Publishing | The Penguin Group plans to wade into the market for children’s graphic novels with a new line aimed at middle-grade and young-adult readers. “Clearly it’s a huge, growing market, the kid’s graphic novel market,” Penguin’s Rich Johnson told ICv2 at New York Comic Con. “You see those titles making the bestsellers list all the time. So we are looking to do work in that area to get more kids reading comics.” [ICv2]
Creators | Feisty as ever, Stan Lee talks about his World of Heroes YouTube channel and breaks up the camera crew a couple of times in an interview shot New York Comic Con. [MTV Geek]
What, you’ve never heard of the Stan Lee Excelsior Award? Well then, you must not be a teenager in the U.K. The awards were started last year by a teacher in Sheffield, and students in 17 different schools voted for their favorite graphic novels. This year, 66 schools participated. The books must be suitable for readers aged 11-16, and yes, Stan Lee did authorize the use of his name, although other than that he doesn’t seem to be personally involved (however, the website does say organizers work closely with the Stan Lee Foundation).
Here’s what’s interesting about this shortlist: It reflects what tweens and teens are actually reading, as opposed to what the adult gatekeepers think they should be reading. That means the list is fascinatingly eclectic and also devoid of any award winners — I know when I was a kid, that foil Newbery Award seal was the kiss of death. Things don’t seem to have changed much. Here’s the 2012 shortlist:
Heidi MacDonald points to an article in the Hollywood Reporter about the runaway success of Jeff Kinney’s Wimpy Kid novels (which are often classed with graphic novels, although they are really more of a hybrid format). There’s a lot to chew on in the article, and Heidi’s post gets some interesting comments about the fact that kids are reading—and buying—lots of comics lately; the only writer whose work is outselling Kinney right now is Stieg Larsson.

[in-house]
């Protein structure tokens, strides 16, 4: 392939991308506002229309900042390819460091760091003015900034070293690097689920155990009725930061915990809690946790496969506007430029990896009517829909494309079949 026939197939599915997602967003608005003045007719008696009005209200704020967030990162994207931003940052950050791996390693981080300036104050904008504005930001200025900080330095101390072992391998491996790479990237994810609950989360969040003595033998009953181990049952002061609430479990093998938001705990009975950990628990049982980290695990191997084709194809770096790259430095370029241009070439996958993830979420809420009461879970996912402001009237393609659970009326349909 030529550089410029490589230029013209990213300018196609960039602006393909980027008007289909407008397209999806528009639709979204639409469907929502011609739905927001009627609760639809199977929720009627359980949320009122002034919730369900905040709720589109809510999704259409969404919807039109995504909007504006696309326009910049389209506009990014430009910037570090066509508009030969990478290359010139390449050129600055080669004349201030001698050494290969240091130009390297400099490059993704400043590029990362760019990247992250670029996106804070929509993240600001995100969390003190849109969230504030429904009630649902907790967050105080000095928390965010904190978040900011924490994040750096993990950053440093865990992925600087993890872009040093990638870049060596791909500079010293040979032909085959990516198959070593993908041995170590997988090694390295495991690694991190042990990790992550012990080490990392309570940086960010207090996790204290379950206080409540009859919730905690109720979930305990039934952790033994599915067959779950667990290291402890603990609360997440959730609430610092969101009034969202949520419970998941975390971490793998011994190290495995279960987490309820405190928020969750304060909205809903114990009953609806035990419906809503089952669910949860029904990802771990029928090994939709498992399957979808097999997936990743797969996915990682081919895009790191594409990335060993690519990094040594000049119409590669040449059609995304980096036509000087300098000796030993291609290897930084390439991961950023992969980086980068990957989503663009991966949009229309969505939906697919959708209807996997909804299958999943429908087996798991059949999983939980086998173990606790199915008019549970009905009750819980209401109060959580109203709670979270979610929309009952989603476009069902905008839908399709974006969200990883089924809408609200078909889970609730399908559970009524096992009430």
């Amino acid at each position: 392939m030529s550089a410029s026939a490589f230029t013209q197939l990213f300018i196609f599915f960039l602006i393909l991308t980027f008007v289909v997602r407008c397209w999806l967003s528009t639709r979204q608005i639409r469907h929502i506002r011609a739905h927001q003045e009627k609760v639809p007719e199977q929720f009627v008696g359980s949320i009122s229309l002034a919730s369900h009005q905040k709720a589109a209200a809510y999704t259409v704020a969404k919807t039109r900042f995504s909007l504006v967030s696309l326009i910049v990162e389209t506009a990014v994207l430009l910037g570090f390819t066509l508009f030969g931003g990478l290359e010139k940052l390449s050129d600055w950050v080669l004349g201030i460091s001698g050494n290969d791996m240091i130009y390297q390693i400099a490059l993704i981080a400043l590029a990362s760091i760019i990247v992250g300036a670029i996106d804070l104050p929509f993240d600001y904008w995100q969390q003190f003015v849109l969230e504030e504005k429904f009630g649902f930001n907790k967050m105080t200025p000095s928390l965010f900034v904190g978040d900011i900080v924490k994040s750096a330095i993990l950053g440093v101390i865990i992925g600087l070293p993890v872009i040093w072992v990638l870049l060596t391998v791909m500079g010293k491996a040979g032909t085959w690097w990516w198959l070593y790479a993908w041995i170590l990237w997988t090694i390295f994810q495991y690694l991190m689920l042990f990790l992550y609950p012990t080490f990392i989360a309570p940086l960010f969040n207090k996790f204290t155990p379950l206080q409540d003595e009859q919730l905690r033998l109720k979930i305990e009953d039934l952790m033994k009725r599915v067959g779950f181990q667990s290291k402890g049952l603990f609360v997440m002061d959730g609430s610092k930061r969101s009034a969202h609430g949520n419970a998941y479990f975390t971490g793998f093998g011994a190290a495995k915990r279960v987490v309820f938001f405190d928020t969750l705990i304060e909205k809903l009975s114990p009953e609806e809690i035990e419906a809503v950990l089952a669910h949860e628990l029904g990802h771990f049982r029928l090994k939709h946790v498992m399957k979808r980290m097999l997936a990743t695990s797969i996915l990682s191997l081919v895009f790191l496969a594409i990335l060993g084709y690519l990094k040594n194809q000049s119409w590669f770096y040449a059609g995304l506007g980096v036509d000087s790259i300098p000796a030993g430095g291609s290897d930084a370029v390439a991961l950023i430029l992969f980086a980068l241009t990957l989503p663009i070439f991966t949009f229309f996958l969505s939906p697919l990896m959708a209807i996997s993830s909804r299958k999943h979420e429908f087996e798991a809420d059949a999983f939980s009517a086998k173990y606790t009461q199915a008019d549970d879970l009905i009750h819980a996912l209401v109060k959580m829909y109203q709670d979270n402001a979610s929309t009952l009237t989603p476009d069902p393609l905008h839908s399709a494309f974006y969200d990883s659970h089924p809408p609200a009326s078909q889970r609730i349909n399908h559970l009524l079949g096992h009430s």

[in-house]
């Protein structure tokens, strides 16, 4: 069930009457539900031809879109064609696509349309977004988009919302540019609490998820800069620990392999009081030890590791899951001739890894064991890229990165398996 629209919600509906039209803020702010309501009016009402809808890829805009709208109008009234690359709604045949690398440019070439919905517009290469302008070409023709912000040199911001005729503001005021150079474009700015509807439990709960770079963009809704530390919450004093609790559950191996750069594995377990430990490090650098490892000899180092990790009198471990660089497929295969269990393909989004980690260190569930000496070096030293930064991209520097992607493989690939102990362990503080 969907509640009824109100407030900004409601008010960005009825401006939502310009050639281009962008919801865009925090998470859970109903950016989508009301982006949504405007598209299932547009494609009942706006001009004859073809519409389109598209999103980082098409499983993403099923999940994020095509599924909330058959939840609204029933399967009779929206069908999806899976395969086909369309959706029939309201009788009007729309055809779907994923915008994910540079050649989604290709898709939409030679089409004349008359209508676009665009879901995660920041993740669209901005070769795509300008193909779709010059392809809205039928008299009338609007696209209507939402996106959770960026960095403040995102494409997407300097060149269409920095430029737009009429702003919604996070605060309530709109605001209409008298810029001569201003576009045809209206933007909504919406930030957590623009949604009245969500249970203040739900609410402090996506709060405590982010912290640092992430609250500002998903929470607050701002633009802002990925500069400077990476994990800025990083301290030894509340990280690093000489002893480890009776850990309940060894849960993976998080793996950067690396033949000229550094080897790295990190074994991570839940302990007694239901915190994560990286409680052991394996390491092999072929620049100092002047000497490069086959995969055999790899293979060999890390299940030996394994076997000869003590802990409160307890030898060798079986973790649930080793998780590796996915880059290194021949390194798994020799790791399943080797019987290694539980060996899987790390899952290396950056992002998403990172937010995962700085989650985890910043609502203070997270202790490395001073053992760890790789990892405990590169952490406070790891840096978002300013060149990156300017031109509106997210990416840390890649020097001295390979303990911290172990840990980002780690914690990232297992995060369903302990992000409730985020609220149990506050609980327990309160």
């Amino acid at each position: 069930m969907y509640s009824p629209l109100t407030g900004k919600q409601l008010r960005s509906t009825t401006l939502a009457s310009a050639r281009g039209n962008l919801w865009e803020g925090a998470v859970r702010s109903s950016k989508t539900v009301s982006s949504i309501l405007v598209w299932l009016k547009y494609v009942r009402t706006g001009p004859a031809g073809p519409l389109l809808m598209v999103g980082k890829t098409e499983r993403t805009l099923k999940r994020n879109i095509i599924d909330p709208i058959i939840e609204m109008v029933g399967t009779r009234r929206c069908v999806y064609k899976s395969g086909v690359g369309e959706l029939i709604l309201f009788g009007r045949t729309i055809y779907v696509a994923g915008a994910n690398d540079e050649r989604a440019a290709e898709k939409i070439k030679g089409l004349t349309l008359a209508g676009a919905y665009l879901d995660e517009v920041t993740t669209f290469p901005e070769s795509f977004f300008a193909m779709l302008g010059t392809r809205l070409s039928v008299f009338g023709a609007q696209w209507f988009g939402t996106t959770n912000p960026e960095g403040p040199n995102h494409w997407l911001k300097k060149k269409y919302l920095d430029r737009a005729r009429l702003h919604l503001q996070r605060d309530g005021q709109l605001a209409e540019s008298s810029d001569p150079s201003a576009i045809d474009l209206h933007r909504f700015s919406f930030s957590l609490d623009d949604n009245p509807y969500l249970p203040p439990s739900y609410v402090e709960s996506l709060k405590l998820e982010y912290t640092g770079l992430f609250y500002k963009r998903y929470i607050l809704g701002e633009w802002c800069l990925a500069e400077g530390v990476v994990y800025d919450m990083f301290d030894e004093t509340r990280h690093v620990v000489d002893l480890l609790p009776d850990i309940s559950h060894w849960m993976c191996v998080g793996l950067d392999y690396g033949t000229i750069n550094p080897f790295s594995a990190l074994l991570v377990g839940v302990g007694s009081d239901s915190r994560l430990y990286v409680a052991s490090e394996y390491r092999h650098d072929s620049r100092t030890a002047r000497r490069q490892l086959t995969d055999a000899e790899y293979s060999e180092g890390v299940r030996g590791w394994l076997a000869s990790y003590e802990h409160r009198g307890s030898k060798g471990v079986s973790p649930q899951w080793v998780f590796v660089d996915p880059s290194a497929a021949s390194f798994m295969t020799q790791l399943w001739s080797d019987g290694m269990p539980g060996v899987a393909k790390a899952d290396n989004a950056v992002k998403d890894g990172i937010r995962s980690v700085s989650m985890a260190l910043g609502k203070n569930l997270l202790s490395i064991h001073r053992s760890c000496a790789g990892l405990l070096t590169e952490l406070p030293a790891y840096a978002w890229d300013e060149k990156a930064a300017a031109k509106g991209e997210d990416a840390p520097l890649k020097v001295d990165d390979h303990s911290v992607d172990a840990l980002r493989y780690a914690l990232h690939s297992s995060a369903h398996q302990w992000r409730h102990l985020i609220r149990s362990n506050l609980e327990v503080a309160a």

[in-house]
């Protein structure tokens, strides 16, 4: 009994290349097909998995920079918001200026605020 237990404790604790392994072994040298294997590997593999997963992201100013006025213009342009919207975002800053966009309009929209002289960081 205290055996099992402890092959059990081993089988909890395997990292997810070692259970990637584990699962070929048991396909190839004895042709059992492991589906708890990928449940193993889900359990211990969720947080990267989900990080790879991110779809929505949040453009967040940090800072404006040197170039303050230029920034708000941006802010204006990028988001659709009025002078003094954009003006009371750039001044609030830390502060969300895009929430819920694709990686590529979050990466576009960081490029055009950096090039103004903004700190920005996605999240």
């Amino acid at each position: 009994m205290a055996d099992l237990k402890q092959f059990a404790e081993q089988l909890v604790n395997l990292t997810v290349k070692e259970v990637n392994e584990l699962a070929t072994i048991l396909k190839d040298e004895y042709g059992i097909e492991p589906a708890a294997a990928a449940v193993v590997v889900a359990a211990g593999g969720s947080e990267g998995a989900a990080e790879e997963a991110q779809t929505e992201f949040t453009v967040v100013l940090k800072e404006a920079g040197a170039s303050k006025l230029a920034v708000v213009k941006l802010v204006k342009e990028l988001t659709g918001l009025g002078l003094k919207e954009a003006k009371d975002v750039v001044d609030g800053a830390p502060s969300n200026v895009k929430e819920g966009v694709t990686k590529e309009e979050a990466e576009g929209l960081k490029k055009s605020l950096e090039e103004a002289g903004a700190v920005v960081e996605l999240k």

One of the really interesting angles of this story, though, is that from day one, the first three volumes of Diary of a Wimpy Kid have been available online, for free. It started out as a web-only book on the kids’ site Funbrain.com, and author Jeff Kinney has insisted on keeping it there. How does that work? I suspect there are two kinds of readers: Those who know about Wimpy Kid but not Funbrain (I’m guessing the target audience doesn’t spend a lot of time using BitTorrent) and those who go to Funbrain for math help, as my daughter did, and stumble on Wimpy Kid along the way. So he’s tapping into two separate audiences, much as comics publishers hope to do with digital and direct market sales. In addition, Kinney upgraded both the writing and the art for the print edition and threw in some extra twists that aren’t online. Although this seems to be pretty ad hoc, it sounds like a pretty good business plan to me.
Kinney had better watch his back, though: James Patterson, the author of Maximum Ride and Daniel X, both of which have done well both as prose novels and as graphic novel adaptations, has just published Middle School, a prose-graphic novel hybrid with a bit of a Wimpy Kid vibe—and he has put the first 20 chapters online for free.
Yen Press launched its iPad app this week, and it’s a thing of beauty—which is good, because it’s also expensive.
The app itself is free, of course, but the books will cost ya: Single volumes are priced at $8.99 each, which is less than the list price of $12.99 for print volumes but pretty close to the actual price most people pay for print—in fact, the print edition of vol. 1 of Maximum Ride is going for less than that on Amazon.com right now.
Let’s talk look and feel first: Yen Press feels deluxe. It opens up to a gorgeous full-color page from Maximum Ride. The catalog page is less cluttered than most, with three featured books framed in black at the top and six more in catalog listings below, with no distracting animation or scrolling. Touch any part of a catalog listing and a frame pops up with complete information. But here’s the nicest part: Touch the preview button and you immediately get a full-page preview, not the smaller images that other app developers provide in their catalogs. Everything loads quickly, so the whole thing works like a dream. The Yen folks didn’t use the comiXology or iVerse platform, like most other publishers, but they did a great job.